Speaking to his ruling Justice and Development (AK) Party's parliamentary group, Recep Tayyip Erdogan said: "The operation in Idlib was largely completed."

"The Afrin issue is ahead of us," he added, referring to a city in northern Syria, and repeated an earlier statement on keeping regional peace: "We can come suddenly at night. We can suddenly hit at night."

Under the operation, in line with agreements reached at peace talks in Astana, Kazakhstan, Turkish troops were tasked with monitoring a cease-fire and establishing a series of observation posts along the line between the Syrian areas of Idlib and Afrin.

After crossing the frontier, Turkish troops were initially deployed near Afrin, which is situated along the Turkish border and is currently being held by the PKK/PYD terrorist group.

Since the PKK -- the PYD’s parent group -- launched its terror campaign in Turkey in 1984, some 40,000 people have been killed, including 1,200 since July 2015.

Turkey’s deployments are in line with agreements reached in Astana by the three guarantor states: Turkey, Russia and Iran.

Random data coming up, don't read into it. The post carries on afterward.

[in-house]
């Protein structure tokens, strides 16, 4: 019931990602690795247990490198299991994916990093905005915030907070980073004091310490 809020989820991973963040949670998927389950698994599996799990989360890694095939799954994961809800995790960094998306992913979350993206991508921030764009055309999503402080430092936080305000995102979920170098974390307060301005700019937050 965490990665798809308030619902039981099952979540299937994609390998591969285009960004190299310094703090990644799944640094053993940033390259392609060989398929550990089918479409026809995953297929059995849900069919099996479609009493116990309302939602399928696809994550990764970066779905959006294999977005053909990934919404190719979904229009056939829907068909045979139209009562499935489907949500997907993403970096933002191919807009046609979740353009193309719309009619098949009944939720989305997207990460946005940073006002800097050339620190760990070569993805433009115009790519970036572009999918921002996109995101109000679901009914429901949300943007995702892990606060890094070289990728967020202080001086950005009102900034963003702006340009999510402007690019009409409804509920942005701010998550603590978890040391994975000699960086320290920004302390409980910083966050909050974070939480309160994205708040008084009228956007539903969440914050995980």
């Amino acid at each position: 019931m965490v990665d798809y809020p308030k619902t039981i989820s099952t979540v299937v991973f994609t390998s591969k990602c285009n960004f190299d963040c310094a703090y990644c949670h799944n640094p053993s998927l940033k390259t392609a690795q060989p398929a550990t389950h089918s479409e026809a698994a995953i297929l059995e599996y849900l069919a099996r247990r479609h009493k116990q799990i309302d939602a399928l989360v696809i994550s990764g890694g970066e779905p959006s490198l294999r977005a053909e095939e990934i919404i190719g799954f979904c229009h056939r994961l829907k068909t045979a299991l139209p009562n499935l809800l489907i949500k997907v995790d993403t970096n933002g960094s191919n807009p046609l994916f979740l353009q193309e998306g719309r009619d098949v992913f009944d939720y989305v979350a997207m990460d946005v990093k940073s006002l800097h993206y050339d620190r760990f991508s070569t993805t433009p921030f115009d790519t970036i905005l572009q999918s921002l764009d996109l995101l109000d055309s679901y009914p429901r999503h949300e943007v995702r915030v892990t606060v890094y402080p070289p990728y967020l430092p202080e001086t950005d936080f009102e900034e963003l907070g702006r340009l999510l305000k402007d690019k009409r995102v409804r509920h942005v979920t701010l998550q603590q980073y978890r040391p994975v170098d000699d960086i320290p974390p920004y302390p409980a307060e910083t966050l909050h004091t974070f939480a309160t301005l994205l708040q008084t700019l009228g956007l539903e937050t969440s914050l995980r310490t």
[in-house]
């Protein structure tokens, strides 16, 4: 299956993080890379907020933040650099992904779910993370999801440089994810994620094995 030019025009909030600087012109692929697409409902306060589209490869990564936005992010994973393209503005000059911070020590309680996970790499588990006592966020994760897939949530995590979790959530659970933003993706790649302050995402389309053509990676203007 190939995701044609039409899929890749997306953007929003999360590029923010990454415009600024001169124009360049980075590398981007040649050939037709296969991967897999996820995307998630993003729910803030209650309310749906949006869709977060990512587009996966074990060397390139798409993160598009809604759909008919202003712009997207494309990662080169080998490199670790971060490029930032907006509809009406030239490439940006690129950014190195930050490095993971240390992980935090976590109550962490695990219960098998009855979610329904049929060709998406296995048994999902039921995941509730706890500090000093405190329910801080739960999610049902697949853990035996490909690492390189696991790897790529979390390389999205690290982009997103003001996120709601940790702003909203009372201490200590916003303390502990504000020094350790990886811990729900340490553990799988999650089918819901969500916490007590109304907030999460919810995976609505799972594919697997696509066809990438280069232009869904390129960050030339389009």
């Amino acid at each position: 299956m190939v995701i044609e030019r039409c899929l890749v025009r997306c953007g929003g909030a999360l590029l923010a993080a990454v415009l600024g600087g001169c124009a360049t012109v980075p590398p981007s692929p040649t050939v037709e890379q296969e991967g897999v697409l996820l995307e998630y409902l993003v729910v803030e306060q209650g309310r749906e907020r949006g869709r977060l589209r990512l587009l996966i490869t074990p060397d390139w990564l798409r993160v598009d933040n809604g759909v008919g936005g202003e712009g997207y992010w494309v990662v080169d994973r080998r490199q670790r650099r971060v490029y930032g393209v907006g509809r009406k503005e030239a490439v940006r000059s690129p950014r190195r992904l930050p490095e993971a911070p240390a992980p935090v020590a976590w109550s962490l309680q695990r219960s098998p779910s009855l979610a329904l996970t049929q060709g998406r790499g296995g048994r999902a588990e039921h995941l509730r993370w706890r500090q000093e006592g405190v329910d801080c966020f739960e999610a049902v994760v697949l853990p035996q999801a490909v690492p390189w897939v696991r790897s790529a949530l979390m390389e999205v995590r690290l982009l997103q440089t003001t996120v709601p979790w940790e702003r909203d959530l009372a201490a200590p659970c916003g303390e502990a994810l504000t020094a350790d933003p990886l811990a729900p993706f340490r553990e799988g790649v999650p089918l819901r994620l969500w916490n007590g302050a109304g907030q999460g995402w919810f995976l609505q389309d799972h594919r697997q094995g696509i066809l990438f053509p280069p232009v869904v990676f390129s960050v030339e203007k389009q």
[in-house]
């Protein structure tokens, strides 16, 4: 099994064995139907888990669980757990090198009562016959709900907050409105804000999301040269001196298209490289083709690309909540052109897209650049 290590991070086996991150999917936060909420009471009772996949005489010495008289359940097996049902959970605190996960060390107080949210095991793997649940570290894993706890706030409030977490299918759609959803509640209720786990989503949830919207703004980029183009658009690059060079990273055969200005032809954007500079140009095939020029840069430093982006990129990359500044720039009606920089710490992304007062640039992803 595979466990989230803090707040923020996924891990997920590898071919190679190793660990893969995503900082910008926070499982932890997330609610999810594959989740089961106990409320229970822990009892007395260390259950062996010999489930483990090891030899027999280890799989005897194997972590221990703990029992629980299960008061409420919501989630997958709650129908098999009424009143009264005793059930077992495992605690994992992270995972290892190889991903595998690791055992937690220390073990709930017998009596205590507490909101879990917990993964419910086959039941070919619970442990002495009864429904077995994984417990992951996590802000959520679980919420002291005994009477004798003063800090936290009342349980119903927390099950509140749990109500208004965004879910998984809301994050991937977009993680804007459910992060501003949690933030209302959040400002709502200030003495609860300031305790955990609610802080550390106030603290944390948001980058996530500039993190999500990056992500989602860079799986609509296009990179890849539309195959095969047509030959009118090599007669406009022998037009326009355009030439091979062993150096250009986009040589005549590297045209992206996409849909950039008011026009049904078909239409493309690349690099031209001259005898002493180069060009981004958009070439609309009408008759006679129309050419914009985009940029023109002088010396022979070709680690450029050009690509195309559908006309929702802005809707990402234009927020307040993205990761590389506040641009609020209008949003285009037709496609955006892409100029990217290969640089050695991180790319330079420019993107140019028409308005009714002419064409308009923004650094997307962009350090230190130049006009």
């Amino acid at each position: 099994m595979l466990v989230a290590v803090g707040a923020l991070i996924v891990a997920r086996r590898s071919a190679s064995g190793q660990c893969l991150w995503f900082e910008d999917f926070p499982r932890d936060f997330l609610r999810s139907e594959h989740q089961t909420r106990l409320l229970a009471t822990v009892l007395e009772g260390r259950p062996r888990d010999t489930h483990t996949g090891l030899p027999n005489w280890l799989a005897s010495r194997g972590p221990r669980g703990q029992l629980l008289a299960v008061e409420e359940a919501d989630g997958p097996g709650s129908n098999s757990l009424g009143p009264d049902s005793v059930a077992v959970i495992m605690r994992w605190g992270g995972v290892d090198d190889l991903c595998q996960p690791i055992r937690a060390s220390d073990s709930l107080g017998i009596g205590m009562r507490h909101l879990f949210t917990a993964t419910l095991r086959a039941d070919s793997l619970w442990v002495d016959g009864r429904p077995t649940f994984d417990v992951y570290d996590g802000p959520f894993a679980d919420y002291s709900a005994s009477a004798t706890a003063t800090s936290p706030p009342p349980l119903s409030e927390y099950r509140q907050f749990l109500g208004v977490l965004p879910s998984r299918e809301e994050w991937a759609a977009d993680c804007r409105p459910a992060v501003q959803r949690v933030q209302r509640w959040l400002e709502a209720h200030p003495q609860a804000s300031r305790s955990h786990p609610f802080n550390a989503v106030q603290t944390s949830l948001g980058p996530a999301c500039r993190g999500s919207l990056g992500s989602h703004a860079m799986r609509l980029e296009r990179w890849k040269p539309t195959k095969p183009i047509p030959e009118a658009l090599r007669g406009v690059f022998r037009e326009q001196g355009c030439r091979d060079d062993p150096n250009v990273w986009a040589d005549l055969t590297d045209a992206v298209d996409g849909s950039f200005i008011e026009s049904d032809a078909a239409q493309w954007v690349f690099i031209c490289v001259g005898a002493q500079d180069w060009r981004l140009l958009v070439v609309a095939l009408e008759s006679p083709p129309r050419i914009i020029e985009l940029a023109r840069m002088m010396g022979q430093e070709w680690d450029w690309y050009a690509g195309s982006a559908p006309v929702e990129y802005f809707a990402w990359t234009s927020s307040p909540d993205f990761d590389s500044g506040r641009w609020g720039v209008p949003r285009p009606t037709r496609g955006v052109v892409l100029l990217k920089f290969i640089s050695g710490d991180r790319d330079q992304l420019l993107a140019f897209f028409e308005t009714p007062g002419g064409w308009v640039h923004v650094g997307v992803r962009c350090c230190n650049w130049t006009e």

During the deployment, Turkish troops were expected to set up more than 10 observation posts in Idlib.

While the Turkish military has been tasked with establishing observation posts in central Idlib, Russia has been tasked with doing the same in outlying areas.

US’ ally in Syria, arrest warrants

Turning to tensions with the U.S., Erdogan spoke on the banner of PKK terrorist leader Abdullah Ocalan that was unfurled last week in Raqqah, Syria after it was retaken from Daesh.

After the incident, the U.S. Embassy condemned the banner, adding that Ocalan “is not worthy of respect.”

The force retaking the city, the SDF, includes the PKK/PYD, the Syrian offshoot of the terrorist PKK. Turkey has strongly objected to the U.S. recognizing the PKK as terrorist yet arming and equipping its “reliable ally” the PKK/PYD, which it does not recognize as a terror group.

Slamming the embassy statement as an attempt to cover the U.S.’ mistakes, Erdogan said, "What kind of remark is that? Does this suit a country like you? Well, you have been the cradle of democracy."

Erdogan also criticized the U.S. over issuing arrest warrants for his security guards over a brawl this May when he visited Washington, D.C.

"You are just strong enough to issue arrest warrants for my 13 security guards, most of whom have never seen America before," said Erdogan. 

Anadolu Agency